The media teaches us all about a false reality. Social media shows us only the achievements of our friends, never the hard process. Mainstream media would have us believe that being good and benevolent will make us recognized as a hero. Then there is a side of mainstream media that helps fuel the immature expectations of romance in relationships.
Many women fall for this unrealistic portrayal of how relationships are supposed to work. She expects a man to chase after her and beg for her love and attention. She believes that man should make her the center of his universe. That he would be sitting on his comfy couch at home, to suddenly have her come across his mind and realize that he must have her.
He runs out of his apartment, jumps in into a cab, and yells an extra $100 if you get me to the airport in 15 minutes. He gets to the airport, runs through the terminal until he spots her and calls out her name and they run into each other’s arms and passionately kiss each other under the realization that they can’t live without the other.
What the hell is that? Don’t get me wrong, it’s insanely cute. But it’s not real life. However, women see these scenes in movies and videos all the time. It doesn’t help that social media shoves their friends’ happy moment relationship photos into their faces 24/7.
They never see that same social media couple fight or argue, just as all couples do. Media doesn’t show reality. Reality tv shows don’t show reality. Not even relationship vloggers are going to show their relationship struggles. And fake news goes around like wildfire these days.
But women refuse to believe that these fantasies are not reality. They still believe that a man is meant to serve them. They are raised with that belief. It’s called entitlement.
I’m not saying anything like make her chase you or men shouldn’t chase women or any kind of ‘game’ shit like that. I’m saying that when it comes to entitlement, the chase is made into control. The chase is unhealthy when it’s manipulation. The chase is only fun when it’s not.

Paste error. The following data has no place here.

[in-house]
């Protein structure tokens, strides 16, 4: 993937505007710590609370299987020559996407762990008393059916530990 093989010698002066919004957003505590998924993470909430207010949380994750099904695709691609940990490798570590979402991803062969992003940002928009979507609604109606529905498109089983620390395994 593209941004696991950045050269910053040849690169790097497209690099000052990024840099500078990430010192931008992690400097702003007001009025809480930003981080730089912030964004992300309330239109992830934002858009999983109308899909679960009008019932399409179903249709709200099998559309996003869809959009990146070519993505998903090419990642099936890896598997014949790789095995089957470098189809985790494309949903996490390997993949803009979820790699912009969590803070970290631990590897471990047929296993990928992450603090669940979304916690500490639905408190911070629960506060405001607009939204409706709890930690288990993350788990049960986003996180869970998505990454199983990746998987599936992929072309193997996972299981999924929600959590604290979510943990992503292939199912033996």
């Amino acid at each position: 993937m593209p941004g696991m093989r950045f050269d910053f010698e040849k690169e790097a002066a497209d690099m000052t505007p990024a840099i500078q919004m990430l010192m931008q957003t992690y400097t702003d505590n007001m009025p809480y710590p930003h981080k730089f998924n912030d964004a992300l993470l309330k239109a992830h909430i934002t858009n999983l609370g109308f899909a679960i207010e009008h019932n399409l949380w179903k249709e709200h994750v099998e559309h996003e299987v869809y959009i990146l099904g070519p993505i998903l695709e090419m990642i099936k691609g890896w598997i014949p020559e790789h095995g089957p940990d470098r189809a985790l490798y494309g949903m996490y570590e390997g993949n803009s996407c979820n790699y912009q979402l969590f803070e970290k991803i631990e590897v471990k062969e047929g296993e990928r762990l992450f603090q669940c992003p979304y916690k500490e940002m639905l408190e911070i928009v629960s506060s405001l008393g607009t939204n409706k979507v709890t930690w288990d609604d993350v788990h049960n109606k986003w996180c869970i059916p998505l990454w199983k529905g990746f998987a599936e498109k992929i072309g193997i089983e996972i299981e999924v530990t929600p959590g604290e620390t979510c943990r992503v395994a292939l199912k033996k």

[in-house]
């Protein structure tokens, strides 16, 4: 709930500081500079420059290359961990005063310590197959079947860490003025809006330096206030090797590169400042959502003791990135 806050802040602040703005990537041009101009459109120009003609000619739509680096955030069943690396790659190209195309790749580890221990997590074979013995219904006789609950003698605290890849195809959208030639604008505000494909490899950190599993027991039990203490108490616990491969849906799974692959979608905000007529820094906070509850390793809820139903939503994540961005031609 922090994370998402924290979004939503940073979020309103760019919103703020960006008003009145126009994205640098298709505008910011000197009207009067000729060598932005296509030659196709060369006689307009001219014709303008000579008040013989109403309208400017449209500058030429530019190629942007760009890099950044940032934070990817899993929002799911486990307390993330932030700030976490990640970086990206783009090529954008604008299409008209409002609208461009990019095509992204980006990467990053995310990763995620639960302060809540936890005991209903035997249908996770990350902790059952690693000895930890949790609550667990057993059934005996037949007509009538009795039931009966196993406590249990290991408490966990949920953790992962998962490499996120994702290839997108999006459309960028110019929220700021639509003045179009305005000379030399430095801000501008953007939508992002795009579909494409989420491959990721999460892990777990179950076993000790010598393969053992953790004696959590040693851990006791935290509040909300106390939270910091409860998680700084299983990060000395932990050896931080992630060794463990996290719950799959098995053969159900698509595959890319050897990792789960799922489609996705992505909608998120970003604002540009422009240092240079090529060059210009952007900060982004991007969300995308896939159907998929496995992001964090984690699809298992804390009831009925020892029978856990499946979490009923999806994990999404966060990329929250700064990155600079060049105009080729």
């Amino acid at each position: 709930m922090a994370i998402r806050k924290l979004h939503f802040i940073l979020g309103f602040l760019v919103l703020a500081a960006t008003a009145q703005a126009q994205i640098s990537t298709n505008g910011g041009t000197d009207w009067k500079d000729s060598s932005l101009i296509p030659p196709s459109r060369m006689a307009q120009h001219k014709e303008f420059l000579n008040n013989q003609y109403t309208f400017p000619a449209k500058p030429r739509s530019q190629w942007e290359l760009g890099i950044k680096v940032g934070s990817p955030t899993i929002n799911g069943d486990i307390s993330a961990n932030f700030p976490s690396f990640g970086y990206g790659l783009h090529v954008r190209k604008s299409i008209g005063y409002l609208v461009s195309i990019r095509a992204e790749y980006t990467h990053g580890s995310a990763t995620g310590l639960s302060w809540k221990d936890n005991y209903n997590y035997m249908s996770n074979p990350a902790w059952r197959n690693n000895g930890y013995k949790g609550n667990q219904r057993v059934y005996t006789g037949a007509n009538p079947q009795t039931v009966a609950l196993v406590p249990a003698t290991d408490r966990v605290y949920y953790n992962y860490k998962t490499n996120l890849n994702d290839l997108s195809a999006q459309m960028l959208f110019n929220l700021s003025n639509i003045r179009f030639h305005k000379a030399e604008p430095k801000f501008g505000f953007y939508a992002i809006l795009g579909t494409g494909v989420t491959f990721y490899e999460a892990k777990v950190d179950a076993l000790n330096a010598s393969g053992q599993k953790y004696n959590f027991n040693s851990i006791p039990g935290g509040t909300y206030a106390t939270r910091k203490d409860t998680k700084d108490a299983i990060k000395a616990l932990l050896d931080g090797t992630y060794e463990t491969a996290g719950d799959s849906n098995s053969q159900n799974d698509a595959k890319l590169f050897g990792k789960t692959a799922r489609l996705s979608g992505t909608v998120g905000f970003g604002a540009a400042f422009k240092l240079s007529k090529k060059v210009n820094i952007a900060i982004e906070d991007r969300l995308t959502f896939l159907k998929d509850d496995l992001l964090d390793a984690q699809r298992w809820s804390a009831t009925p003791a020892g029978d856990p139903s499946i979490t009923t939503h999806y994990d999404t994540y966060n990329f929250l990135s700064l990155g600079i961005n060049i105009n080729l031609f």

Here’s the fallacy about the chase: A woman gets mad at her man. She walks away and she expects him to run after her to express his need for her in his life, or to beg for her forgiveness. She has established control over her man.
To her, that’s a normal sequence of events – it’s how she thinks she’s supposed the handle the situation.
Here’s what’s really happening. She lets herself become offended in some way. Instead of voicing herself, she walks away and feels bad for herself. Why would she hurt herself like that? Why would she put herself through that? She expects her man to chase after her. Now if he does, he’s praising bad behavior. If he doesn’t, she stews about it.
By walking away for him to chase her, she is also trying to hurt him. She’s hoping that by withdrawing her attention, he will run after her like a lost puppy.
You can’t have a happy relationship when you’re constantly aiming for control. But media teaches women that hurting herself, to hurt him, to control him – is love.
Does anything about that last sentence sound healthy?
Then she complains about not being happy. Now you would think that she’s not happy because of her unrealistic expectations of how relationships are supposed to be.
A better way of thinking about why she’s not happy is because she’s making the relationship unhealthy.
You can’t be happy in an unhealthy relationship
It’s unhealthy because she’s hurting herself by walking away instead of talking to you. She’s trying to hurt you by making you chase her. And she’s hurting both of you by trying to control the relationship.
Control in a relationship is either the result of abuse or insecurity. Someone who is healthy enough for a relationship wouldn’t use abuse tactics. Someone who is healthy enough for a relationship wouldn’t be so insecure as to beg or chase their partner.
Healthy people feel confident in their place and feel no need to assert control or take advantage of control. You do things because you genuinely want to. And you understand that you can’t control what another person does.
She’s effectively ruining what could easily be a happiness. Instead she goes all romance media, and instigates a chase – it isn’t happiness, it’s controlling behavior.
Controlling behavior is unhealthy in relationships.
Unhealthy relationships are unhappy relationships.
Chances are, she doesn’t realize that instigating these chases are unhealthy. In turn, she’s making the relationship an unhappy one. And it sucks that she’s using the fantasy given to her by the media to fuel her unhealthy behaviors. Talk about a bad influence.